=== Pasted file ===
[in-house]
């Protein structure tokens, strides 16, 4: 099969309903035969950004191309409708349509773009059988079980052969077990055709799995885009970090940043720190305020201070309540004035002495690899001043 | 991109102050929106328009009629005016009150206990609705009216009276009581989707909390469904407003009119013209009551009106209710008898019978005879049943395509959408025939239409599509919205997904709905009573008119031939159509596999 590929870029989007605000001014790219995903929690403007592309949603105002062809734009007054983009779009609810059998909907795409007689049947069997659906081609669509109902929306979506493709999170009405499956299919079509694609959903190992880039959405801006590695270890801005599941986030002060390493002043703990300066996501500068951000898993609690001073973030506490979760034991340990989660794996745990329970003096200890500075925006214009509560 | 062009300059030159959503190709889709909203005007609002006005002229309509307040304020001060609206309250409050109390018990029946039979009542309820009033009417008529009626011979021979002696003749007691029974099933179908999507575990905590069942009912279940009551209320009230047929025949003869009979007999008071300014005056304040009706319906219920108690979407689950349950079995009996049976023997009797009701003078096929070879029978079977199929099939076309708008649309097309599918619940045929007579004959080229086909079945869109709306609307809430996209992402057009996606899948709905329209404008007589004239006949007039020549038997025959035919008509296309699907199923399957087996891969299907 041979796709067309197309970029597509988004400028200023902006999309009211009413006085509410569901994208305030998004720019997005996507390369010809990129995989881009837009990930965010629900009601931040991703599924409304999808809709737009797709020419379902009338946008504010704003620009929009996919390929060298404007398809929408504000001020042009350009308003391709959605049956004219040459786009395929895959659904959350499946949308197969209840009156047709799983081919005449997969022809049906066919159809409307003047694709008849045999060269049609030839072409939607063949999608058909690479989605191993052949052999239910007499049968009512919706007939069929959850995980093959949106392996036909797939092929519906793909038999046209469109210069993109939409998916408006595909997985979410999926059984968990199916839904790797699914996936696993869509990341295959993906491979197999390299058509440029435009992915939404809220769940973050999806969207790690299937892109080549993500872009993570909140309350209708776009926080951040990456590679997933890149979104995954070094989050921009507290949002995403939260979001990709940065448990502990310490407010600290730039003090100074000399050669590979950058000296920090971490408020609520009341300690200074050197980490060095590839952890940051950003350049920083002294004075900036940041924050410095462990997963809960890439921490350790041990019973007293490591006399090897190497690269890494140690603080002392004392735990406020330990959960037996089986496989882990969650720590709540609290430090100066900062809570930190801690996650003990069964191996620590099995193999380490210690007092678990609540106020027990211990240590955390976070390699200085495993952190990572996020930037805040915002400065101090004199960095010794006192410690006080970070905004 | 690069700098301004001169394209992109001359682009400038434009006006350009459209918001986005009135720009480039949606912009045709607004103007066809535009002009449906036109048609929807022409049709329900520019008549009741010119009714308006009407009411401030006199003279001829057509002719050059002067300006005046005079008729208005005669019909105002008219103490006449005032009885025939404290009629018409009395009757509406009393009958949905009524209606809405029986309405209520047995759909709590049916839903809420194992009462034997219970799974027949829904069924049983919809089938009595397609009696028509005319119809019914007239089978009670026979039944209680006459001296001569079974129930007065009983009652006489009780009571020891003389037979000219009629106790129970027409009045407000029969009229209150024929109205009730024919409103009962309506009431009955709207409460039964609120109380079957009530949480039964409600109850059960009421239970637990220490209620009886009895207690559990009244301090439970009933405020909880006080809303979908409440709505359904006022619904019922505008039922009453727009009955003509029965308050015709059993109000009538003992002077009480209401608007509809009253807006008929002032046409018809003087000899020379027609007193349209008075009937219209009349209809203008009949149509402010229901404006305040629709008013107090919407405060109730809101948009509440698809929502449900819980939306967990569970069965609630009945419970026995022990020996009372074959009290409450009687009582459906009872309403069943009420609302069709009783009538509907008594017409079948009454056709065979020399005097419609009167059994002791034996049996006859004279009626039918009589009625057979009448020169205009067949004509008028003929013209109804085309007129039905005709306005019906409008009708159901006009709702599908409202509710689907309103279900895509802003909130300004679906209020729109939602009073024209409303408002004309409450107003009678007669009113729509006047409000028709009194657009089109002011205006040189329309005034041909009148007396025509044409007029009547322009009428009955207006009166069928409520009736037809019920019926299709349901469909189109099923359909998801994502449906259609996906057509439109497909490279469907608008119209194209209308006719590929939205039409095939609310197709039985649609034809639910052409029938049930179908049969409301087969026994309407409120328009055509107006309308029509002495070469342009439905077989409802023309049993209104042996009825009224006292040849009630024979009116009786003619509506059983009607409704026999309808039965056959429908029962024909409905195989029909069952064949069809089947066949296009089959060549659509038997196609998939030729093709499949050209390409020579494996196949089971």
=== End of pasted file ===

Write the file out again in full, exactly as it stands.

[in-house]
């Protein structure tokens, strides 16, 4: 099969309903035969950004191309409708349509773009059988079980052969077990055709799995885009970090940043720190305020201070309540004035002495690899001043 | 991109102050929106328009009629005016009150206990609705009216009276009581989707909390469904407003009119013209009551009106209710008898019978005879049943395509959408025939239409599509919205997904709905009573008119031939159509596999 590929870029989007605000001014790219995903929690403007592309949603105002062809734009007054983009779009609810059998909907795409007689049947069997659906081609669509109902929306979506493709999170009405499956299919079509694609959903190992880039959405801006590695270890801005599941986030002060390493002043703990300066996501500068951000898993609690001073973030506490979760034991340990989660794996745990329970003096200890500075925006214009509560 | 062009300059030159959503190709889709909203005007609002006005002229309509307040304020001060609206309250409050109390018990029946039979009542309820009033009417008529009626011979021979002696003749007691029974099933179908999507575990905590069942009912279940009551209320009230047929025949003869009979007999008071300014005056304040009706319906219920108690979407689950349950079995009996049976023997009797009701003078096929070879029978079977199929099939076309708008649309097309599918619940045929007579004959080229086909079945869109709306609307809430996209992402057009996606899948709905329209404008007589004239006949007039020549038997025959035919008509296309699907199923399957087996891969299907 041979796709067309197309970029597509988004400028200023902006999309009211009413006085509410569901994208305030998004720019997005996507390369010809990129995989881009837009990930965010629900009601931040991703599924409304999808809709737009797709020419379902009338946008504010704003620009929009996919390929060298404007398809929408504000001020042009350009308003391709959605049956004219040459786009395929895959659904959350499946949308197969209840009156047709799983081919005449997969022809049906066919159809409307003047694709008849045999060269049609030839072409939607063949999608058909690479989605191993052949052999239910007499049968009512919706007939069929959850995980093959949106392996036909797939092929519906793909038999046209469109210069993109939409998916408006595909997985979410999926059984968990199916839904790797699914996936696993869509990341295959993906491979197999390299058509440029435009992915939404809220769940973050999806969207790690299937892109080549993500872009993570909140309350209708776009926080951040990456590679997933890149979104995954070094989050921009507290949002995403939260979001990709940065448990502990310490407010600290730039003090100074000399050669590979950058000296920090971490408020609520009341300690200074050197980490060095590839952890940051950003350049920083002294004075900036940041924050410095462990997963809960890439921490350790041990019973007293490591006399090897190497690269890494140690603080002392004392735990406020330990959960037996089986496989882990969650720590709540609290430090100066900062809570930190801690996650003990069964191996620590099995193999380490210690007092678990609540106020027990211990240590955390976070390699200085495993952190990572996020930037805040915002400065101090004199960095010794006192410690006080970070905004 | 690069700098301004001169394209992109001359682009400038434009006006350009459209918001986005009135720009480039949606912009045709607004103007066809535009002009449906036109048609929807022409049709329900520019008549009741010119009714308006009407009411401030006199003279001829057509002719050059002067300006005046005079008729208005005669019909105002008219103490006449005032009885025939404290009629018409009395009757509406009393009958949905009524209606809405029986309405209520047995759909709590049916839903809420194992009462034997219970799974027949829904069924049983919809089938009595397609009696028509005319119809019914007239089978009670026979039944209680006459001296001569079974129930007065009983009652006489009780009571020891003389037979000219009629106790129970027409009045407000029969009229209150024929109205009730024919409103009962309506009431009955709207409460039964609120109380079957009530949480039964409600109850059960009421239970637990220490209620009886009895207690559990009244301090439970009933405020909880006080809303979908409440709505359904006022619904019922505008039922009453727009009955003509029965308050015709059993109000009538003992002077009480209401608007509809009253807006008929002032046409018809003087000899020379027609007193349209008075009937219209009349209809203008009949149509402010229901404006305040629709008013107090919407405060109730809101948009509440698809929502449900819980939306967990569970069965609630009945419970026995022990020996009372074959009290409450009687009582459906009872309403069943009420609302069709009783009538509907008594017409079948009454056709065979020399005097419609009167059994002791034996049996006859004279009626039918009589009625057979009448020169205009067949004509008028003929013209109804085309007129039905005709306005019906409008009708159901006009709702599908409202509710689907309103279900895509802003909130300004679906209020729109939602009073024209409303408002004309409450107003009678007669009113729509006047409000028709009194657009089109002011205006040189329309005034041909009148007396025509044409007029009547322009009428009955207006009166069928409520009736037809019920019926299709349901469909189109099923359909998801994502449906259609996906057509439109497909490279469907608008119209194209209308006719590929939205039409095939609310197709039985649609034809639910052409029938049930179908049969409301087969026994309407409120328009055509107006309308029509002495070469342009439905077989409802023309049993209104042996009825009224006292040849009630024979009116009786003619509506059983009607409704026999309808039965056959429908029962024909409905195989029909069952064949069809089947066949296009089959060549659509038997196609998939030729093709499949050209390409020579494996196949089971």